Explanation of Names
At Words by William Whitaker
, "pini" translates from latin to "pine".
Reddish brown head, pronotum, antennae and distal limbs. Eyes are pink. Antennal markings similar to O. nigricornis.
As of 1/2009, the SINA range map shows occurence to include the area from Missouri south to Texas then east to Florida then north to Maine then west to Michigan. Additionally, BugGuide has photos posted from Wisconsin and Ontario.
Generally found on conifers, particularly White Pine. However, also have been known to inhabit: Cedar, Juniper, Blue Spruce, Black Spruce and Japanese Yew. One female in southern Wisconsin was found on a flowering Goldenrod -- 10 -12 feet from an isolated Juniper. Tall Red Pines were located 50 feet away. One male in eastern Tennessee was attracted to a black light under an Eastern Hemlock (although a White Pine was 10 feet away.)
Tree crickets found on or near black barked conifers are often very darkly marked. Two examples:
Lyons, Colorado (near Ponderosa Pines -Younger trees have blackish-brown bark)
Quebec, Canada (near Pinus nigra)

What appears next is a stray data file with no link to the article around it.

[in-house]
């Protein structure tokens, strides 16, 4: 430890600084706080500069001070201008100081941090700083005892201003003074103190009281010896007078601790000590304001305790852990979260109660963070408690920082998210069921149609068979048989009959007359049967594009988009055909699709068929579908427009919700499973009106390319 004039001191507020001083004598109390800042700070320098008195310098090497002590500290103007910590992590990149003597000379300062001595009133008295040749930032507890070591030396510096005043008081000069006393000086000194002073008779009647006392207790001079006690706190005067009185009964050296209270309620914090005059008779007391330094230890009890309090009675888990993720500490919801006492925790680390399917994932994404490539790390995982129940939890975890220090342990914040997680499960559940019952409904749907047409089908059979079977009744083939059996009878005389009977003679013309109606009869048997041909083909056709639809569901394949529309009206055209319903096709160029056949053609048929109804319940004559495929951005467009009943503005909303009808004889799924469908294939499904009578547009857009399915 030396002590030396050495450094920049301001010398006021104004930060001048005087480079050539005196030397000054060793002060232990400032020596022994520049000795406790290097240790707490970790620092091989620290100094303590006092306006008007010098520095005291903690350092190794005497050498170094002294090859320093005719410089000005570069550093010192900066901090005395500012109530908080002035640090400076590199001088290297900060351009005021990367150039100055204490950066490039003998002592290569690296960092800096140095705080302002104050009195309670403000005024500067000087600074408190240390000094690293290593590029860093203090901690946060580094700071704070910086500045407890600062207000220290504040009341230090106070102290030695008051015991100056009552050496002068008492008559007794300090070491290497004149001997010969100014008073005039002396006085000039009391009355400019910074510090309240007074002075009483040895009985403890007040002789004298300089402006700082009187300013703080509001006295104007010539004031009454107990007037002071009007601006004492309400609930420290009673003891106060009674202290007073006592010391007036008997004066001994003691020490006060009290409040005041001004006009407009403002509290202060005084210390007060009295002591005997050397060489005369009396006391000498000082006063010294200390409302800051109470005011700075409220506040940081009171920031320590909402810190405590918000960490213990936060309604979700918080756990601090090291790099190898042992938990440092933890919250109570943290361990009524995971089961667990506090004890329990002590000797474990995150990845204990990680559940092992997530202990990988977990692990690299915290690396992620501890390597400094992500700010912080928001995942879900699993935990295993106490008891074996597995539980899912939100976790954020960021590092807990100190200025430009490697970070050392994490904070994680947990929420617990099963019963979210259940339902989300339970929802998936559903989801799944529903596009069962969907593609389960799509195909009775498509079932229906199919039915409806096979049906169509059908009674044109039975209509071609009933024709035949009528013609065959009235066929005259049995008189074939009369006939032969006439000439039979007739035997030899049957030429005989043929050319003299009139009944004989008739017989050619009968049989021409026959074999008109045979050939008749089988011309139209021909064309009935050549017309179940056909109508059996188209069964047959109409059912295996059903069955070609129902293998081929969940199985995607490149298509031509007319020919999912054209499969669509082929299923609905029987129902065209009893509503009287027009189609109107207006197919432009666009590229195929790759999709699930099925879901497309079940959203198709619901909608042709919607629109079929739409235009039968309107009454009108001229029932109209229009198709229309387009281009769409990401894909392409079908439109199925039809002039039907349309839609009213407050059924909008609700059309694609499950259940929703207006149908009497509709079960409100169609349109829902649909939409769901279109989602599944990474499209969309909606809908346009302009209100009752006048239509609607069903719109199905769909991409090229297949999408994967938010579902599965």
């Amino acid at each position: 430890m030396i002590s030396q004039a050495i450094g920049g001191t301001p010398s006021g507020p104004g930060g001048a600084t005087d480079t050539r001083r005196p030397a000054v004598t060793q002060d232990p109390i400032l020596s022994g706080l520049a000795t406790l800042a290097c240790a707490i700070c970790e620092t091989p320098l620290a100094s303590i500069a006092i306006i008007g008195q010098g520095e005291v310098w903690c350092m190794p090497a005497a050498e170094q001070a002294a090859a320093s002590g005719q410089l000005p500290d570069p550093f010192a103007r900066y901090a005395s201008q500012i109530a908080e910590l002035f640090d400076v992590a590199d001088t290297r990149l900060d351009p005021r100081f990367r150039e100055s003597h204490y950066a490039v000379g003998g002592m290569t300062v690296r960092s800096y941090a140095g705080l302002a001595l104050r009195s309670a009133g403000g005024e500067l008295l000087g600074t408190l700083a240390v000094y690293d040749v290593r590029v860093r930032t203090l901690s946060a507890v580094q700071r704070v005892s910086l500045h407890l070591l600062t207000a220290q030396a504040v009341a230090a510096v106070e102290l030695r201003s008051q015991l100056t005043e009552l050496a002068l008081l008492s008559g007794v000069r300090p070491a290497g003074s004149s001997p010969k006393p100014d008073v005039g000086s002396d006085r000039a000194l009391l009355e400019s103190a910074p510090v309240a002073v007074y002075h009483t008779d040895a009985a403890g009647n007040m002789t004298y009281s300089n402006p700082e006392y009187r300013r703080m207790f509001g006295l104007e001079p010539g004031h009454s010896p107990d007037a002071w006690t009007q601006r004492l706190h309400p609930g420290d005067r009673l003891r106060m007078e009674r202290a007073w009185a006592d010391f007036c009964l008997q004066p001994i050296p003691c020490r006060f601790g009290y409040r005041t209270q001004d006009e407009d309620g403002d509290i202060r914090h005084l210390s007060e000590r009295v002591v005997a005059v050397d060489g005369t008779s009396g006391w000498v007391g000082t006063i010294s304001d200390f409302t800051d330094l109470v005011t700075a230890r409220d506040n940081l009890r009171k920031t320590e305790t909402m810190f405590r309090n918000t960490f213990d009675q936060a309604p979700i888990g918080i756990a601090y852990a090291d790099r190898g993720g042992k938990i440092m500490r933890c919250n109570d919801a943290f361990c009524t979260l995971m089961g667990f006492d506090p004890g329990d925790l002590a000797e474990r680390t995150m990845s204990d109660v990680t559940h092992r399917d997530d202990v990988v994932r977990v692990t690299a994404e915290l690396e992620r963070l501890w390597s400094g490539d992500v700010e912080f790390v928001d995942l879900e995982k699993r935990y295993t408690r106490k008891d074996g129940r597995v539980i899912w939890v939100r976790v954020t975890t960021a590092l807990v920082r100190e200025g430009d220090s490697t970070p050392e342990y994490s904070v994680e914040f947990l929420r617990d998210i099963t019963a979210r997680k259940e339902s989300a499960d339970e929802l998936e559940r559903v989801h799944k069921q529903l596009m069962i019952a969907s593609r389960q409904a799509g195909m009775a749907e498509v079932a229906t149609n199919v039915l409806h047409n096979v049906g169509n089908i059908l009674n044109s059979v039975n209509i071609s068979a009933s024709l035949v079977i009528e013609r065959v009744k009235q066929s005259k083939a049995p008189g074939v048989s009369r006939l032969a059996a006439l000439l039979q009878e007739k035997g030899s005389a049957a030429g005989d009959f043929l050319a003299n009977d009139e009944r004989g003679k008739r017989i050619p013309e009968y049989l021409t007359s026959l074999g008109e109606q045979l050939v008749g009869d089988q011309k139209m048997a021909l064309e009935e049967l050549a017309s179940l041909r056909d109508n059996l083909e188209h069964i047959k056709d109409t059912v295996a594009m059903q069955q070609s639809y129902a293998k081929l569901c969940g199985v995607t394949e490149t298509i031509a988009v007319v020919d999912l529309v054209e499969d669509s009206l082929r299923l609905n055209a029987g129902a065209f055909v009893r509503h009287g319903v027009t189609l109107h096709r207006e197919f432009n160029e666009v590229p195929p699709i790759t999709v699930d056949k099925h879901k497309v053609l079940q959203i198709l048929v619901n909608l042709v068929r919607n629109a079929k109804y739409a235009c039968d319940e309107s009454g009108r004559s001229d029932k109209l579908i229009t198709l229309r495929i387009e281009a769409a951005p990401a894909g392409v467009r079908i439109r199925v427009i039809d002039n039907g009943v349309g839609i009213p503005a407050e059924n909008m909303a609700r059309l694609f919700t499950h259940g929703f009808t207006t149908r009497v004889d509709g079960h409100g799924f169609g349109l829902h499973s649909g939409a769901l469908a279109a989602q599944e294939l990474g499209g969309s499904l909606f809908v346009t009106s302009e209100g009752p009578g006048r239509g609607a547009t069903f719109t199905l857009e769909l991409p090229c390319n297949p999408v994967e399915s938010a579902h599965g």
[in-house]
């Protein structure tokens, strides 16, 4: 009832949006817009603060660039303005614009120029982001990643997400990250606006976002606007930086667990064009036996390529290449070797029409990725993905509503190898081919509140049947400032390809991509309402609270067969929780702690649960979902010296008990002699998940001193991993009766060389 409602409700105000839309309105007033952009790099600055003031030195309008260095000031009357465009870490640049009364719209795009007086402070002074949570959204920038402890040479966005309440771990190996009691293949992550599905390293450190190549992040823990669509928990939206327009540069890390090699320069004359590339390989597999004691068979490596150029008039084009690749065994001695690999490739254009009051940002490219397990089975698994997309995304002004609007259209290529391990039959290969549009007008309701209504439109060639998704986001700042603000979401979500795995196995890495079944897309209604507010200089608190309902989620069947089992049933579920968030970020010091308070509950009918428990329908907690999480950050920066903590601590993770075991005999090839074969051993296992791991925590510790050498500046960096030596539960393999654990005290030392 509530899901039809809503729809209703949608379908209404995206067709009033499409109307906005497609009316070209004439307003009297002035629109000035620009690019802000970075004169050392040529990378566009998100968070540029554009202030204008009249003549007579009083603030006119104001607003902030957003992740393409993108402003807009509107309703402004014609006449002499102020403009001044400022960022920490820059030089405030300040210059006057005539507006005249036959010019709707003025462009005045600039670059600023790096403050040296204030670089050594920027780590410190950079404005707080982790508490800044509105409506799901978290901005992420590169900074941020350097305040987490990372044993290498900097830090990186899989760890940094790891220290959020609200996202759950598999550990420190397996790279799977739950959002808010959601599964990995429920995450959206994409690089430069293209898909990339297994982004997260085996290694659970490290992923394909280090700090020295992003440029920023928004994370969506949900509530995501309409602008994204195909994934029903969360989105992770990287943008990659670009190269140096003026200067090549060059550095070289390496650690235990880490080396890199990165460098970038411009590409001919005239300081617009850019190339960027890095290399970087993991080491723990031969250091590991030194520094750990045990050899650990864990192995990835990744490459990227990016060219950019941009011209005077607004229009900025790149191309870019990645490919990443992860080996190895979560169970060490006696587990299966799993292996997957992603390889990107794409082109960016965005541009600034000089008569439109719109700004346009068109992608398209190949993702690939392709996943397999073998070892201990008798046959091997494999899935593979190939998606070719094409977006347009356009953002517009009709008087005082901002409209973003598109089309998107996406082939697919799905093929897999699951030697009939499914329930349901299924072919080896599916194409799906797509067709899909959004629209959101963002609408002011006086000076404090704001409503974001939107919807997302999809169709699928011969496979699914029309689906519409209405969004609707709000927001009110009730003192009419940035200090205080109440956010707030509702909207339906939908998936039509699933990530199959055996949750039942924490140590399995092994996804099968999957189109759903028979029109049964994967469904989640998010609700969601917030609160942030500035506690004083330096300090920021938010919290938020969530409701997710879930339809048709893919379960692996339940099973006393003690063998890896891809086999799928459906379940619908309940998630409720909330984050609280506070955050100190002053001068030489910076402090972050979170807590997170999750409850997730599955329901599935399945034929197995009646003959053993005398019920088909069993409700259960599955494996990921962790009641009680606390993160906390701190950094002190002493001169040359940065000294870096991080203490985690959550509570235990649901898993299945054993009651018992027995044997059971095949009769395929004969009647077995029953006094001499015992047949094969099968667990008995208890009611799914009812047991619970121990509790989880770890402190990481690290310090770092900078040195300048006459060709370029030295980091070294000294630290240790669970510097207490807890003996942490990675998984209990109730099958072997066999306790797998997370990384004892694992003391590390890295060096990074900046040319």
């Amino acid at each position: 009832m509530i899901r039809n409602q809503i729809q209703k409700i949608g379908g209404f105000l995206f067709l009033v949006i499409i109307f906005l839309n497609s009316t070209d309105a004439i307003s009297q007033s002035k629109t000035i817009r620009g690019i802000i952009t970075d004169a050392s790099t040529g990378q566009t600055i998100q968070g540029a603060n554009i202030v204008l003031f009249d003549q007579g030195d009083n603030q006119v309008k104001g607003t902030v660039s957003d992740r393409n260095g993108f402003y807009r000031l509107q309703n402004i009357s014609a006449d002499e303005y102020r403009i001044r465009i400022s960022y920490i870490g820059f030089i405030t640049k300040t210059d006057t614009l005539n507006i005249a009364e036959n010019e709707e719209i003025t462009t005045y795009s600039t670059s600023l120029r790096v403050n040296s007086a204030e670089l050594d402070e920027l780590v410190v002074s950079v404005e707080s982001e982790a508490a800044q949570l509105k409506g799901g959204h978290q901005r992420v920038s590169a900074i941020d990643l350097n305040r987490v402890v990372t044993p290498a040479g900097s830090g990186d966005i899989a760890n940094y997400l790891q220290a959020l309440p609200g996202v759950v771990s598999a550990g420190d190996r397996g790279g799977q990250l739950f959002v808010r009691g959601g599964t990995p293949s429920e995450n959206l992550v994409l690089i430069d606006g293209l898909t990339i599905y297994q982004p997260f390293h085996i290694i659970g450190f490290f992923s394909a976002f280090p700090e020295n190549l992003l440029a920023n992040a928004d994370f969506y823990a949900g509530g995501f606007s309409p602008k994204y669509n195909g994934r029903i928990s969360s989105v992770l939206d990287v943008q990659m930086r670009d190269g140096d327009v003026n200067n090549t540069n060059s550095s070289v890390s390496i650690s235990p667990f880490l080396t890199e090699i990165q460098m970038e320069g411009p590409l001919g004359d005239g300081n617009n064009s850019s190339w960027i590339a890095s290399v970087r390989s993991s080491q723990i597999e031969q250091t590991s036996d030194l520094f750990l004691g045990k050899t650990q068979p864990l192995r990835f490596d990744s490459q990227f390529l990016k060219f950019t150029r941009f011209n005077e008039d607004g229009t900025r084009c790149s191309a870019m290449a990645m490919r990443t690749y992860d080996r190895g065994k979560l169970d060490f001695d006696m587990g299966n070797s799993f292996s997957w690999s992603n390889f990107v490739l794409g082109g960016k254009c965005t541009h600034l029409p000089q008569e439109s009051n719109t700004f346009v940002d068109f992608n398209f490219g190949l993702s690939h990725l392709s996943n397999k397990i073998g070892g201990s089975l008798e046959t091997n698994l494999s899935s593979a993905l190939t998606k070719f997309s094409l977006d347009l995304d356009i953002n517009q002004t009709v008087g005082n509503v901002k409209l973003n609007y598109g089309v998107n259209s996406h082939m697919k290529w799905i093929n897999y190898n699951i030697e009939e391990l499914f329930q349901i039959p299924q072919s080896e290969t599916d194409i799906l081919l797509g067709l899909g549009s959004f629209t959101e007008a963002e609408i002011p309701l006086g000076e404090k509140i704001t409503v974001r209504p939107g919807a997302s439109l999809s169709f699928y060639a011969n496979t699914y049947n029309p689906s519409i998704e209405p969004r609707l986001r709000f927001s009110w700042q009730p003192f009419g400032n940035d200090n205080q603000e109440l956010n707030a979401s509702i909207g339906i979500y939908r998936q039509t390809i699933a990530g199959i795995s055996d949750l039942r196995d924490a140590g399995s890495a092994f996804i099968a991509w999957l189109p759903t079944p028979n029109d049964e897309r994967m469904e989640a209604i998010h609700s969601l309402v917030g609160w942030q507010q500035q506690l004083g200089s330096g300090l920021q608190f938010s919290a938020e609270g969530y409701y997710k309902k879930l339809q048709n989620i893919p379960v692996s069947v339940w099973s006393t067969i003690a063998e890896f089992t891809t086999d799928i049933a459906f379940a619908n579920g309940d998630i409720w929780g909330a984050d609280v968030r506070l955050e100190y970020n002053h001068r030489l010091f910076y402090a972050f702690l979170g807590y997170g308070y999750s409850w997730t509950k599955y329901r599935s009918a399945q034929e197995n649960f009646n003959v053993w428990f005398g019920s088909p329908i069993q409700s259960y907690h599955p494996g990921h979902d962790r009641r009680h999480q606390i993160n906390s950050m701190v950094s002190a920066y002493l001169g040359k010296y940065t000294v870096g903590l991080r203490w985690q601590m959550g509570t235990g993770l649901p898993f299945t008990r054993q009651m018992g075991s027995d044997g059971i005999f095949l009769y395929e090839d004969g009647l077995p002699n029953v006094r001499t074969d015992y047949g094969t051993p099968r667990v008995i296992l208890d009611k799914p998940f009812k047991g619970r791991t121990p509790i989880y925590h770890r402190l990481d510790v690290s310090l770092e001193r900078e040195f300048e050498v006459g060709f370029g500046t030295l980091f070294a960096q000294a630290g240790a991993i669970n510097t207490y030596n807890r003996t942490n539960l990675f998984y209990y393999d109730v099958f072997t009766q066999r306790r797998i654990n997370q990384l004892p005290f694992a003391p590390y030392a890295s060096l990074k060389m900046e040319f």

Host tree fibers and soft bodied insects.
Undergo a paurometabolous development (Gradual Metamorphosis). Nymphs resemble small adults and gradually develop external wing buds. They live in the same habitat as adults, typically taking the same food.
A great source for 'everything you ever wanted to know about tree crickets' is an article written in May 1915 by Bentley B. Fulton in a Technical Bulletin for the New York Agricultural Experiment Station. The Tree Crickets of New York: Life History and Bionomics
Pine Tree Crickets can be confused with Tamarack Tree Crickets. Tamarack Tree Crickets are only known to inhabit Tamaracks and Eastern Hemlocks.
Singing Insects of North America has info
including range, photos, and song.
University of Michigan
has O. pini
on its checklist.
Tree Crickets - information and photos